photo by Larry Meade (Flickr CC)

Sea lion populations have declined in New Zealand’s sub-Antarctic Auckland Islands by 40% between 1998 and 2009.

The islands are one of only two breeding locations for sea lions in New Zealand. The other location, Campbell Island, saw a gradual increase of pups during that same period.

Reasons for the Auckland decline may be partly environmental, but research from New Zealand’s University of Otago suggests that the main culprit is the local squid fishing industry.

From Science Alert:

Researchers noted that the Auckland Islands has a strong squid fishing industry within range of the sea lions, where as Campbell Island has no fishery operating close enough to cause a problem for its breeding colony. The Auckland islands squid fishery is trawler based, using large towed nets.

In Australia sea lions face a similar problem. The oceanic mammals have faced slaughter at the hands of gun-wielding fishermen and hazardous marine debris, such as old netting and packing tape. But as with New Zealand, it is mostly industrial fishing practices that threaten them.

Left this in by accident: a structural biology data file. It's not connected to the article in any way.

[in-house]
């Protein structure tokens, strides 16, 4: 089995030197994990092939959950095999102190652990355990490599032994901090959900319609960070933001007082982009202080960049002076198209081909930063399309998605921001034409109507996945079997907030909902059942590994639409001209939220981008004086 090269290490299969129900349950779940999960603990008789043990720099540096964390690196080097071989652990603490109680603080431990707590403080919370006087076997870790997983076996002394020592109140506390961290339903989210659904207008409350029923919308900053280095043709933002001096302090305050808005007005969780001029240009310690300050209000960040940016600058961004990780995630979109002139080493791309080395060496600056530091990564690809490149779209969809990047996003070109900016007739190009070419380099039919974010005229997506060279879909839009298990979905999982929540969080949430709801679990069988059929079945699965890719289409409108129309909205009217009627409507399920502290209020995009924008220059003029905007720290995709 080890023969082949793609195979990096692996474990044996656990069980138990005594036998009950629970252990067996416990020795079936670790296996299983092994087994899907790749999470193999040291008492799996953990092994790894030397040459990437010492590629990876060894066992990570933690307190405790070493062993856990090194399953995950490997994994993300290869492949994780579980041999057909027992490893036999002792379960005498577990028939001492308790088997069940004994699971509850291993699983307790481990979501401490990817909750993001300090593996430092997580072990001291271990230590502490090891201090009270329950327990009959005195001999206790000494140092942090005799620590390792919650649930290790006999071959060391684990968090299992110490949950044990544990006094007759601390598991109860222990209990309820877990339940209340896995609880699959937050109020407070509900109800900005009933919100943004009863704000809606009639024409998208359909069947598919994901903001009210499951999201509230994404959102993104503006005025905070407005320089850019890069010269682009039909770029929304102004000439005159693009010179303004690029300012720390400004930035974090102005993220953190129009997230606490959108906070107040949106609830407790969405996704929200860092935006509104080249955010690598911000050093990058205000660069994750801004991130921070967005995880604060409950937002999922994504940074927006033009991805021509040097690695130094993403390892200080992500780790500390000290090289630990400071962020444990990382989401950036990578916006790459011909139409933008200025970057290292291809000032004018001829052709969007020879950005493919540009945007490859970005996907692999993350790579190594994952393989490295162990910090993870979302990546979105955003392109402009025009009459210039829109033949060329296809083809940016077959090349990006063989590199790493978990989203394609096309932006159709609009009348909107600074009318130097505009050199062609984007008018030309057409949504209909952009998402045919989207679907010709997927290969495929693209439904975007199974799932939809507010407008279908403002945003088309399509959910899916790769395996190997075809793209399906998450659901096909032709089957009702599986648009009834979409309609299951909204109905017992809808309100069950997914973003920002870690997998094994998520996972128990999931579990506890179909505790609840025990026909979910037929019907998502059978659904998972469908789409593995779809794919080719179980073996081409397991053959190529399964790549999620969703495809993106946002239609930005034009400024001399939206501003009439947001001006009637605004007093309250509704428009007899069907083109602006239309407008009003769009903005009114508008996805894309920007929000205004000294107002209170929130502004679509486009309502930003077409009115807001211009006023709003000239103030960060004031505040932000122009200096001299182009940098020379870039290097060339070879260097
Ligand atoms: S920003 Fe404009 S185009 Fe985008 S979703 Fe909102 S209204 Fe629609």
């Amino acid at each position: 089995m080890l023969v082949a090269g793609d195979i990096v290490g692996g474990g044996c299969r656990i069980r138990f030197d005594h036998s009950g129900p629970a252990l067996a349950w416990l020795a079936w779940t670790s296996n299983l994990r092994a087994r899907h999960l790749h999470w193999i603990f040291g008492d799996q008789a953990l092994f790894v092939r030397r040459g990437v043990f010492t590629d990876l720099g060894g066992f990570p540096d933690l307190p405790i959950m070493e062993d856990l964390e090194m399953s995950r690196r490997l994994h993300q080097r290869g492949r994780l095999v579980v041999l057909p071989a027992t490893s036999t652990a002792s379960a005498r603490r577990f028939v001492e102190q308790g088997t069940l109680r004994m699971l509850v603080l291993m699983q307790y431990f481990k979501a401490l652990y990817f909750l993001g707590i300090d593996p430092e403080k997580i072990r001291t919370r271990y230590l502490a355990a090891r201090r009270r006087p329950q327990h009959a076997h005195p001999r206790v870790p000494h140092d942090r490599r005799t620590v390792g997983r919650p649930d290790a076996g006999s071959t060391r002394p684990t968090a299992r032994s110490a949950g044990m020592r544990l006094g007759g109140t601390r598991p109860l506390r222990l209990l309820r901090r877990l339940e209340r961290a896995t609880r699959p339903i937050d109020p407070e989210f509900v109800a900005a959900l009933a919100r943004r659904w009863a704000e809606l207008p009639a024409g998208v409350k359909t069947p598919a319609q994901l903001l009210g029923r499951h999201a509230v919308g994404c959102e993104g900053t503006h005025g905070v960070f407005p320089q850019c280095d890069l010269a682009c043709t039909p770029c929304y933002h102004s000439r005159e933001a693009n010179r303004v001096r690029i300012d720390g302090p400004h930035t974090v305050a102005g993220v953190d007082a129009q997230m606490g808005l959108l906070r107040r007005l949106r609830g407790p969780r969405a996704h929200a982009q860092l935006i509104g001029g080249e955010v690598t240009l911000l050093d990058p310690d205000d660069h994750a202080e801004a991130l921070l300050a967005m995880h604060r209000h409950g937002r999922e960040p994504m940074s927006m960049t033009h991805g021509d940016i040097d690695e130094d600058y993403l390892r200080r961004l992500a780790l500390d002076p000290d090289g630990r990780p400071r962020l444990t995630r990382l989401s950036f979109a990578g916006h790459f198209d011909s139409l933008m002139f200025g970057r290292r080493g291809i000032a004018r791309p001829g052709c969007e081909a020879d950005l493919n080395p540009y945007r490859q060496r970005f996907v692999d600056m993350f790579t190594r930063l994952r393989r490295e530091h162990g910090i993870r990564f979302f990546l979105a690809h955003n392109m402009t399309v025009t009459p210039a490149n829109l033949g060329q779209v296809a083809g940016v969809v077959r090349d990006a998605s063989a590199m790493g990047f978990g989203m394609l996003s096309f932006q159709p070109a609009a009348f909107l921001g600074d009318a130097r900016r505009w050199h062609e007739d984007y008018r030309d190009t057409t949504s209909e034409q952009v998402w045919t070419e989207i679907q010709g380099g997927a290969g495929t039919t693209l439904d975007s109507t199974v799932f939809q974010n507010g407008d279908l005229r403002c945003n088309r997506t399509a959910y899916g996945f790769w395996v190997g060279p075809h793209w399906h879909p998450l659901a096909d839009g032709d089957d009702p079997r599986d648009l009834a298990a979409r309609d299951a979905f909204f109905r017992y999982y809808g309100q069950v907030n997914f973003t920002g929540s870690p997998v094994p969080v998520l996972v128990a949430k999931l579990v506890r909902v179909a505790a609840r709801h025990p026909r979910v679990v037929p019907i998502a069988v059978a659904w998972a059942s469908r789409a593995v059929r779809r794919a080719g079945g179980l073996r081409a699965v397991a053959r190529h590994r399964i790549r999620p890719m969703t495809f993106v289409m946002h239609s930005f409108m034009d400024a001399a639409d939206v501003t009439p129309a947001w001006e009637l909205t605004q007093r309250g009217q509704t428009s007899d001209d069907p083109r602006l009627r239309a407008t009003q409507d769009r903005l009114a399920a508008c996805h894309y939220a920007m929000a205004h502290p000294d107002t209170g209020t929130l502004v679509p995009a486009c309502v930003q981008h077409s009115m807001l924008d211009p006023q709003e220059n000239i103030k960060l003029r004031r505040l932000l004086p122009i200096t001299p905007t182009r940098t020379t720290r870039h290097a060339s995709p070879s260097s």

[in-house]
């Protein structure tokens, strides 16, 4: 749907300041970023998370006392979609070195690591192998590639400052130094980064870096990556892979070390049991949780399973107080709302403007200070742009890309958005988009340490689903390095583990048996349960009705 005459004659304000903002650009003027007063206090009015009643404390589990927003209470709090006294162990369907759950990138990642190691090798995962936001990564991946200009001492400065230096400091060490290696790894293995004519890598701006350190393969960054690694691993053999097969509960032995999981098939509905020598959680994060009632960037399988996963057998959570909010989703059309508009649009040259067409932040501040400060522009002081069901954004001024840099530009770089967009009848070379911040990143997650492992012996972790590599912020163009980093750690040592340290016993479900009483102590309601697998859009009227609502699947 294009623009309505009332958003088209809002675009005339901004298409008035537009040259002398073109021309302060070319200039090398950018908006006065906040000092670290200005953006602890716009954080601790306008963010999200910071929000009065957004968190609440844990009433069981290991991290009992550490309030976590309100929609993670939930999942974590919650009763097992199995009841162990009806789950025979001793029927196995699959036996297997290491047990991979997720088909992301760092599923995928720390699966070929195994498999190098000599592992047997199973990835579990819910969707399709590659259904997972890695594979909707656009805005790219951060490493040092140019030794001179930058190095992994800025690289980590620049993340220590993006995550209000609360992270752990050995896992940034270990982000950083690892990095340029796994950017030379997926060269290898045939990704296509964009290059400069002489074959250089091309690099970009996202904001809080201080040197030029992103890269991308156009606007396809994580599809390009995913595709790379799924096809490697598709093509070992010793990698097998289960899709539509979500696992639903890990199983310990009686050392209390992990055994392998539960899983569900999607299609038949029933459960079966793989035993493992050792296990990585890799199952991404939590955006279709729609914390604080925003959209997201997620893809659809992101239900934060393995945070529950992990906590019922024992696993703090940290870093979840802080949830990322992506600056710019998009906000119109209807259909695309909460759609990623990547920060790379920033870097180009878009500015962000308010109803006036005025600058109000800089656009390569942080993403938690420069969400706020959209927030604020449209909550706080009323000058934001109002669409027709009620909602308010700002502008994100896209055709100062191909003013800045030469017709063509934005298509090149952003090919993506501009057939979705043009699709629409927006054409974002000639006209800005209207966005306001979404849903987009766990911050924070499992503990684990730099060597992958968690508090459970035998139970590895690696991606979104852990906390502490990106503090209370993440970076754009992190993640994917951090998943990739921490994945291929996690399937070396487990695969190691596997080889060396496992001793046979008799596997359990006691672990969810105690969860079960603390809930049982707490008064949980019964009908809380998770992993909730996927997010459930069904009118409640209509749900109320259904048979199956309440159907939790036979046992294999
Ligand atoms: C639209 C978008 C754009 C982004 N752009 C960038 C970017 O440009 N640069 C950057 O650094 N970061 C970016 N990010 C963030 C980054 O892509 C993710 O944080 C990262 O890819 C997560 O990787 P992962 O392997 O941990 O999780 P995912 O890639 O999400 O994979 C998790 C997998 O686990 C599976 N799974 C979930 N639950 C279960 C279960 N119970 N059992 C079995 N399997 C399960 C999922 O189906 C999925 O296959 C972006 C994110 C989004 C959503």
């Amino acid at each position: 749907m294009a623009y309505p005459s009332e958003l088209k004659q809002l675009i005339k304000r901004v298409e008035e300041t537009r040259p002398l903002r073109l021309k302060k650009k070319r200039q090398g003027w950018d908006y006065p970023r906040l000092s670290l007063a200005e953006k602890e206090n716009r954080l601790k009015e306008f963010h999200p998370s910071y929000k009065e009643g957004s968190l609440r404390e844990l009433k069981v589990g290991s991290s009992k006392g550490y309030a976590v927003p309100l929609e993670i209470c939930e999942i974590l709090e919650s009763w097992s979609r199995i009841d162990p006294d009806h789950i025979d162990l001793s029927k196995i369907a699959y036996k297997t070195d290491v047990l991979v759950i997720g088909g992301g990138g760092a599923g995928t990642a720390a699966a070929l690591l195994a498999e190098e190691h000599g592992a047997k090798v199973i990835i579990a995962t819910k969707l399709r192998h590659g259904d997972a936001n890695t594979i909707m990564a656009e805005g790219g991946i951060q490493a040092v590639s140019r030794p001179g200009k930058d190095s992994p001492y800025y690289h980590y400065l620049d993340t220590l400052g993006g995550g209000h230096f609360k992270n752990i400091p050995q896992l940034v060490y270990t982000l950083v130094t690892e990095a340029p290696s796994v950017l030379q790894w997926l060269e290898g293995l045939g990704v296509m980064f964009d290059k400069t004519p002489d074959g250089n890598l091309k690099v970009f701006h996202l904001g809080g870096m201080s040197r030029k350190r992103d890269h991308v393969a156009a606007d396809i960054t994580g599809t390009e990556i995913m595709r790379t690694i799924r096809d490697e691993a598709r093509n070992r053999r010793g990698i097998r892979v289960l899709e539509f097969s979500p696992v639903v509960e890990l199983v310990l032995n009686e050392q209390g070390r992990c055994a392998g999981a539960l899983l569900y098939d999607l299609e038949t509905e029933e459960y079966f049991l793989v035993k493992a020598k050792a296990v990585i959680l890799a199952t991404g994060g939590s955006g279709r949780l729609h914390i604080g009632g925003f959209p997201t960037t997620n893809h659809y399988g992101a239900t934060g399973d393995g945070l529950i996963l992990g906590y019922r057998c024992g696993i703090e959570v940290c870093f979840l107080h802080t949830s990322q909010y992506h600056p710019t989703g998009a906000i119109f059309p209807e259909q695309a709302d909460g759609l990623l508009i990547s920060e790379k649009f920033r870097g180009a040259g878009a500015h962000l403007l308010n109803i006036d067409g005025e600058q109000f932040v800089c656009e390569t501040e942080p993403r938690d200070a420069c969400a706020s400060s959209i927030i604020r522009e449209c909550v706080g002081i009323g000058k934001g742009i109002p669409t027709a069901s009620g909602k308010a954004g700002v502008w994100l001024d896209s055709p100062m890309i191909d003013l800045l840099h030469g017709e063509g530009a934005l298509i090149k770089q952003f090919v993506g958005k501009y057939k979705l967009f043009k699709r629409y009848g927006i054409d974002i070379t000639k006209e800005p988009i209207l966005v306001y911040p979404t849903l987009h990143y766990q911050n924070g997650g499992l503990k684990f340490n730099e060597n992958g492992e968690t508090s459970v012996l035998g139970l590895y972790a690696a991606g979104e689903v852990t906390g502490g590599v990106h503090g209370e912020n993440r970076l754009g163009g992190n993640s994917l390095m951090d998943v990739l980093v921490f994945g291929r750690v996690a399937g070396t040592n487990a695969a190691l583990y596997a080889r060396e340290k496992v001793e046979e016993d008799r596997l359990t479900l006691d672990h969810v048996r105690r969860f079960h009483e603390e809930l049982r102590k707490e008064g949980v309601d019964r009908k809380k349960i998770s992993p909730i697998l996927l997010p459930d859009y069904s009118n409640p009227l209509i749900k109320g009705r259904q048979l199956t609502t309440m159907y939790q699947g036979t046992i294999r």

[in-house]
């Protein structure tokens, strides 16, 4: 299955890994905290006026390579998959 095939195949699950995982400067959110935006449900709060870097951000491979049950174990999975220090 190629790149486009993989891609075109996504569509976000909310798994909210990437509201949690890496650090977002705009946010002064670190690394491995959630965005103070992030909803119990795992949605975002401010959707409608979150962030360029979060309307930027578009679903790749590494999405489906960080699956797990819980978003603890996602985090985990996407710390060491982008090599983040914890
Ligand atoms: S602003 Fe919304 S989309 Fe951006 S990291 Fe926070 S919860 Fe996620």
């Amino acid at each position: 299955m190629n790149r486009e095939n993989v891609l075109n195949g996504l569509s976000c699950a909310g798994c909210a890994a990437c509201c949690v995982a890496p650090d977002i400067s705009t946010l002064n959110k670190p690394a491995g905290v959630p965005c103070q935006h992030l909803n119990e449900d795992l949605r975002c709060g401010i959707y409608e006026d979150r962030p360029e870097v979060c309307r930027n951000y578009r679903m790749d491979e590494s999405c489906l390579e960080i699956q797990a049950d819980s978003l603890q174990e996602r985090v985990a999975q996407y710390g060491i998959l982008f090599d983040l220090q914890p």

From an opinion piece in the Sydney Morning Herald:

A Victorian Department of Primary Industries report in 2008 said, baldly, that on average 720 seals were caught each year by trawlers in Australia’s South East Trawl Fishery, and about 70 per cent of these died.

However, there has been a spot of recent good news for sea lions.

In Marin County, California, the Marine Mammal Center just released its 10,000th and 10,001st rehabilitated sea lions.

The sea lions were suffering from a bacterial infection when they were picked up on the Santa Cruz shoreline.

From the San Francisco Chronicle:

Since it was established in 1975 at a former Nike missile site in the Marin Headlands, the nonprofit center has saved 16,000 mammals, including sea lions, elephant seals, sea otters and even whales. The center has also made groundbreaking discoveries about mammal health, such as the physical and behavioral effects of domoic acid, a potent biotoxin produced by certain types of ocean algae.

For more on the sea lion release in California and the important work of the Marine Mammal Center check out this article by the Associated Press/Huffington Post or visit the center’s homepage, where you can even adopt a seal.